Simulations are hard work. Extended simulations that occur over multiple class periods are doubly so. Instructors must invest substantial effort to set them up and even more to monitor them once they are running. The decentralized learning that makes them so effective also makes it hard to fairly and transparently assess participants. Thus, instructors may be dissuaded from employing them despite their pedagogical benefits.
Social networking software (SNS) can reduce these burdens. With some slight customization, an SNS can be used to efficiently capture most forms of student interaction in a way that is easily accessed by the instructor. SNSs are equipped with user-centered messaging, chat, blog, group, event notification, and file sharing capabilities. SNSs also feature optional plug-ins that can be used to further enrich the experience. They can easily serve as a mechanism for simulation participants to communicate with each other, while allowing instructors to monitor events in real time with no additional work on the part of the students. Another benefit of using an SNS is that once one creates the architecture of a simulation, it can be redeployed instantly for a future class, or quickly modified for another simulation that has a similar array of roles.
I have used the Oxwall and ELGG SNS platforms. Both were installed on a privately-hosted web server (only moderate technical ability required) with some customization to the installation. SNSs have proven highly useful for my World in Crisis simulation. With the SNS I was able to add user accounts for each of the simulation’s roles and group accounts for each of its organizations.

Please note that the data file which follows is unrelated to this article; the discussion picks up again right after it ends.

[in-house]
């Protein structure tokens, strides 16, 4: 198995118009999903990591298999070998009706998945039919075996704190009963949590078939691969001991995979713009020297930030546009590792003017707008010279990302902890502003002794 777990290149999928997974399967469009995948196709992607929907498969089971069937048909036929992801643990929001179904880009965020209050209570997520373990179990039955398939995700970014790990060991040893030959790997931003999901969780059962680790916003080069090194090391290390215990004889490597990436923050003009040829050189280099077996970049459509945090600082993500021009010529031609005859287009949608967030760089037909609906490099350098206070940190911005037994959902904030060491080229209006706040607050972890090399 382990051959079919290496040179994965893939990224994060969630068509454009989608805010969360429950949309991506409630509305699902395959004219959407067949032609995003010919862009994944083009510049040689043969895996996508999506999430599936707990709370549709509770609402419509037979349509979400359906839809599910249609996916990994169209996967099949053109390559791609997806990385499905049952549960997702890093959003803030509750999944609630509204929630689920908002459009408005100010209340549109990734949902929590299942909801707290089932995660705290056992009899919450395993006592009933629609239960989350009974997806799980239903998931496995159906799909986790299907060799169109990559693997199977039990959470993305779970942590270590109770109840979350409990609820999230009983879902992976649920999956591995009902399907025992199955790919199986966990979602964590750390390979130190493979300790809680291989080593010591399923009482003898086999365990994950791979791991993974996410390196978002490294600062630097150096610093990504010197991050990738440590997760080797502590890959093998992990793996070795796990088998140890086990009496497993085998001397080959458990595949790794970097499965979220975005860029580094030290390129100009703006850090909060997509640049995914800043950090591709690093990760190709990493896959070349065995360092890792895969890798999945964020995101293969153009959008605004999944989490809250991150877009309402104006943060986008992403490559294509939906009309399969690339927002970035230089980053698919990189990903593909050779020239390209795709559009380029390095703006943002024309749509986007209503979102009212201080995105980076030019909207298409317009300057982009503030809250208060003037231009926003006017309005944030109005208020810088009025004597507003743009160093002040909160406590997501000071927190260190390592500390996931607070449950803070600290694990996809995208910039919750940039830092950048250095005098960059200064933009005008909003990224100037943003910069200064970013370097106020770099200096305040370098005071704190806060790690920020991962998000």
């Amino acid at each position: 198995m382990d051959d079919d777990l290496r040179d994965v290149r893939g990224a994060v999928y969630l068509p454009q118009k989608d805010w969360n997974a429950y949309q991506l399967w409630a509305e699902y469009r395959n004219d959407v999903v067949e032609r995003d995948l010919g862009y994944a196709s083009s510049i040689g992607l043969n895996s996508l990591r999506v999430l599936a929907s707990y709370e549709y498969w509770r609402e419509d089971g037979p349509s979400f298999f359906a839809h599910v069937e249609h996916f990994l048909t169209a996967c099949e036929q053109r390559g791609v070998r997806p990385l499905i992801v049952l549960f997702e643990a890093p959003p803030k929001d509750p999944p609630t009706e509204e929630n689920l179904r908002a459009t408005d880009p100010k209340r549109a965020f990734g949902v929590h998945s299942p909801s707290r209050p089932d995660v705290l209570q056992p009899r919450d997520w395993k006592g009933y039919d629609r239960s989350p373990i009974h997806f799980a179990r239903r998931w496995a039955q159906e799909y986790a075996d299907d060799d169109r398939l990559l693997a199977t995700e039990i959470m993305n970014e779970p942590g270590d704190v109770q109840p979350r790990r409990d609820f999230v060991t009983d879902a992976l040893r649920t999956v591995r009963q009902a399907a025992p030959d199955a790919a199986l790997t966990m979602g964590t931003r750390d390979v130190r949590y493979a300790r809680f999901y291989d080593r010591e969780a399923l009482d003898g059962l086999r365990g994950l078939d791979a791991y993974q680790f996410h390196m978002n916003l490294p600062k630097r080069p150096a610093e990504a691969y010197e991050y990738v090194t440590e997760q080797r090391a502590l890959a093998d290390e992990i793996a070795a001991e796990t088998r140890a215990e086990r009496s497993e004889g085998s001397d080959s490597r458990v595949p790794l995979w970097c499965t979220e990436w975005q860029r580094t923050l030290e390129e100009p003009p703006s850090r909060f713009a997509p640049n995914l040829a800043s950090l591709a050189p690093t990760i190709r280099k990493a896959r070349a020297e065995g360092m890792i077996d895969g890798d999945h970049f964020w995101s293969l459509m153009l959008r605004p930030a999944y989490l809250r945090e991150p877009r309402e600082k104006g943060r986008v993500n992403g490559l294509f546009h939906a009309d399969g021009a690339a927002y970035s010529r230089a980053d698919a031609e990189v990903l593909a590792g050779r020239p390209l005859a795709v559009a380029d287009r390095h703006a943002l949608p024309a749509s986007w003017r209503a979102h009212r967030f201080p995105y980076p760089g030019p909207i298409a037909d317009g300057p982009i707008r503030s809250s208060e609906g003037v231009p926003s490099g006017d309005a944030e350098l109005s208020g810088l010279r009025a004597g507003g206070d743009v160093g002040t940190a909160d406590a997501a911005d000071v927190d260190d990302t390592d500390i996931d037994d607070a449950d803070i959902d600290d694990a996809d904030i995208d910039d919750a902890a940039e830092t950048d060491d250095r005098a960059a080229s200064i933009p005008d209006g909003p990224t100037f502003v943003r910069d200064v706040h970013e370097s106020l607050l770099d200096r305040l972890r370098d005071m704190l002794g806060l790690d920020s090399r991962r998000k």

After telling students that every interaction on the SNS would be logged and graded, I regularly extracted copies all the group communications, press statements, and one-on-one communications from the database and converted the information into an Excel file. Once in that format, I could quickly organize all the content by student, by date, or by organization, which allowed me to maintain a relatively current running summary of each student’s contribution in the simulation. The rough estimate of overall participation enabled me to prod under-performing groups and individuals and keep abreast of students’ decisions. Because I required each group to post careful minutes of meetings, I could get a sense of how often groups met face-to-face and what was discussed. And the extracted data allowed me to easily evaluate individual and group performance in a manner that was transparent to students. I could easily code each student’s output in terms of its professionalism, writing, and demonstration of background research.
All of this would have required an army of teaching assistants to accomplish without the SNS. The SNS allowed me to deliver an extended simulation with a fraction of the effort that is usually required.